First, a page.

Labor Advocate Online
Week In Review
A Weekly Column by Bill Onasch
February 12, 2006
We Should Be Fuming Over This One
If you missed it when we posted An Appeal From the Farm Labor Organizing Committee on the Daily Labor News Digest Wednesday you should take a look at it and act accordingly. FLOC warns,
"Methyl iodide is a chemical that EPA is now evaluating for registration as a replacement for the fumigant methyl bromide, which is being phased out because it causes ozone depletion in the atmosphere. Methyl iodide and methyl bromide are highly volatile fumigant pesticides that are injected into the soil to kill soil-borne pests. Because of the high application rates and gaseous nature of these chemicals, they drift away from the application site to poison neighbors and farmworkers. Fumigant-intensive crops include tomatoes, strawberries, peppers, tobacco, melons, potatoes and other root crops. FLOC workers are involved with such crops, and we all eat them.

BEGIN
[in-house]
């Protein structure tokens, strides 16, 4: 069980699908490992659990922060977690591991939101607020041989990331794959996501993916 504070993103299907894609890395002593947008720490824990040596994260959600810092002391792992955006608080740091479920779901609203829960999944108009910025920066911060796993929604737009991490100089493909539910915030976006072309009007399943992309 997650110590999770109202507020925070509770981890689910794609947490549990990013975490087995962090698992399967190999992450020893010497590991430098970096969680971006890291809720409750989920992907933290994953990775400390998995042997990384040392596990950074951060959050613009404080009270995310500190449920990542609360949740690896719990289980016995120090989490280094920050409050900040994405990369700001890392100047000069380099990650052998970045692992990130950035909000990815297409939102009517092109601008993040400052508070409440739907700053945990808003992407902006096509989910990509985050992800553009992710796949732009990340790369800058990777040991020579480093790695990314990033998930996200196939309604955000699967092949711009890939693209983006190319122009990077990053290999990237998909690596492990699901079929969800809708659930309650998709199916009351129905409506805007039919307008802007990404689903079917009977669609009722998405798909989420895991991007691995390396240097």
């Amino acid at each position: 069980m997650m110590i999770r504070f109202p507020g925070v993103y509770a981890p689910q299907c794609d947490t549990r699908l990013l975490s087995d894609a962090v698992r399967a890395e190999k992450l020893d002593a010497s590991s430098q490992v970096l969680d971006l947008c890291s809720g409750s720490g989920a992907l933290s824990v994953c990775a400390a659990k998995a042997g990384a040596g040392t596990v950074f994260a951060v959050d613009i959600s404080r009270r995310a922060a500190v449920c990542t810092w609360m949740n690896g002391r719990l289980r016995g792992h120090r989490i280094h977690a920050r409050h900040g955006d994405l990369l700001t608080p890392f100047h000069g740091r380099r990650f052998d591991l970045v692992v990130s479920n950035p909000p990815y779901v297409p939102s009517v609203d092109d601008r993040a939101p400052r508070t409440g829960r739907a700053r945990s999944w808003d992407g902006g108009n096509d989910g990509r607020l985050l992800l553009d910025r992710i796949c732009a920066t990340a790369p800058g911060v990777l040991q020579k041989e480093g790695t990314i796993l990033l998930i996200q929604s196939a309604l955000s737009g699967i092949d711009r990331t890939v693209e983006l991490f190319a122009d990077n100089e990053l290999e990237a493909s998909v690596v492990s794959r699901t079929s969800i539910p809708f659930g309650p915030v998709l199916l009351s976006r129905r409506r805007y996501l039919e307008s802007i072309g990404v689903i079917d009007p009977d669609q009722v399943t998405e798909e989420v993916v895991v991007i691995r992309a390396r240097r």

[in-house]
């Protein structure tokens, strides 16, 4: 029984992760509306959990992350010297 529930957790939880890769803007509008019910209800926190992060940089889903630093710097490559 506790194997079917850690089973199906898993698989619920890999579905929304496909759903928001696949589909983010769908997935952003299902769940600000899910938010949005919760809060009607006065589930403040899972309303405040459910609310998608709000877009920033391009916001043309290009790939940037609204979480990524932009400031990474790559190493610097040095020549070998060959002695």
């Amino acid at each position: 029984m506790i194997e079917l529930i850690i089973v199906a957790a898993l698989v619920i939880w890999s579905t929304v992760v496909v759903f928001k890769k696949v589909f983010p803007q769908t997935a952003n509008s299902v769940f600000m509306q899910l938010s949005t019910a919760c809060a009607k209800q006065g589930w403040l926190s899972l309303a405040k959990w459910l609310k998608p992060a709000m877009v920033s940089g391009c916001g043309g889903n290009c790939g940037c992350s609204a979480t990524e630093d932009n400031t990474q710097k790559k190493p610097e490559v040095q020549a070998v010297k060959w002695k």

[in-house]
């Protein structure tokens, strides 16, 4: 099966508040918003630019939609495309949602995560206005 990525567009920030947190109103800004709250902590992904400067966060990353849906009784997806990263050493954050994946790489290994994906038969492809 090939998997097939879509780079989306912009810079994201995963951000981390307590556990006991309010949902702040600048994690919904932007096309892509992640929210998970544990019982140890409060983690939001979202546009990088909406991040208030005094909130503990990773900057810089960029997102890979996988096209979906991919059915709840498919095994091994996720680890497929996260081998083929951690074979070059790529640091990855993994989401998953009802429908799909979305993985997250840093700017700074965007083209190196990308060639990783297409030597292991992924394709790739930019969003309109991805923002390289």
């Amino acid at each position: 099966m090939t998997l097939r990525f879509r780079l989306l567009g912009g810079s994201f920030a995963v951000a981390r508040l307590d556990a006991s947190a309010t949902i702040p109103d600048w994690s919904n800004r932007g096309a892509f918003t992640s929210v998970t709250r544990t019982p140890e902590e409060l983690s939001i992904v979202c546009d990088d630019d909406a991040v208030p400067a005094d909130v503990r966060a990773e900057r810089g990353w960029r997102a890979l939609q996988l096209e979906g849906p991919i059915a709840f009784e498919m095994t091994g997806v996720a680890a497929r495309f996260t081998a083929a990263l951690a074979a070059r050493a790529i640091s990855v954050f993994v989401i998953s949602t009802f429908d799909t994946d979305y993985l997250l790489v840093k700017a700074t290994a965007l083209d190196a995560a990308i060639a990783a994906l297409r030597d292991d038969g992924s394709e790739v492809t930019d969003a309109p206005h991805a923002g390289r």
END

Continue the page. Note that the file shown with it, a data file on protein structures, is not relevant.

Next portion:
"Methyl iodide is even more hazardous to human health than methyl bromide. Cancer researchers have used methyl iodide in laboratories to induce cancer. California lists it as a carcinogen under Proposition 65. EPA found that methyl iodide caused thyroid tumors, and evidence linked to metabolic disorders and immune function, respiratory tract lesions, neurological effects, and miscarriages."
More background on this threat, as well as information about how to participate in the public comment on the EPA proposed change, can be found in the linked story mentioned above.
A Little Good News From the Constitution
One complaint I get about these columns is that they always seem so negative. Unfortunately, I don’t create the news; I only review it. While negative is the prevailing drift there are some bright spots here and there to encourage us to keep up the good fight.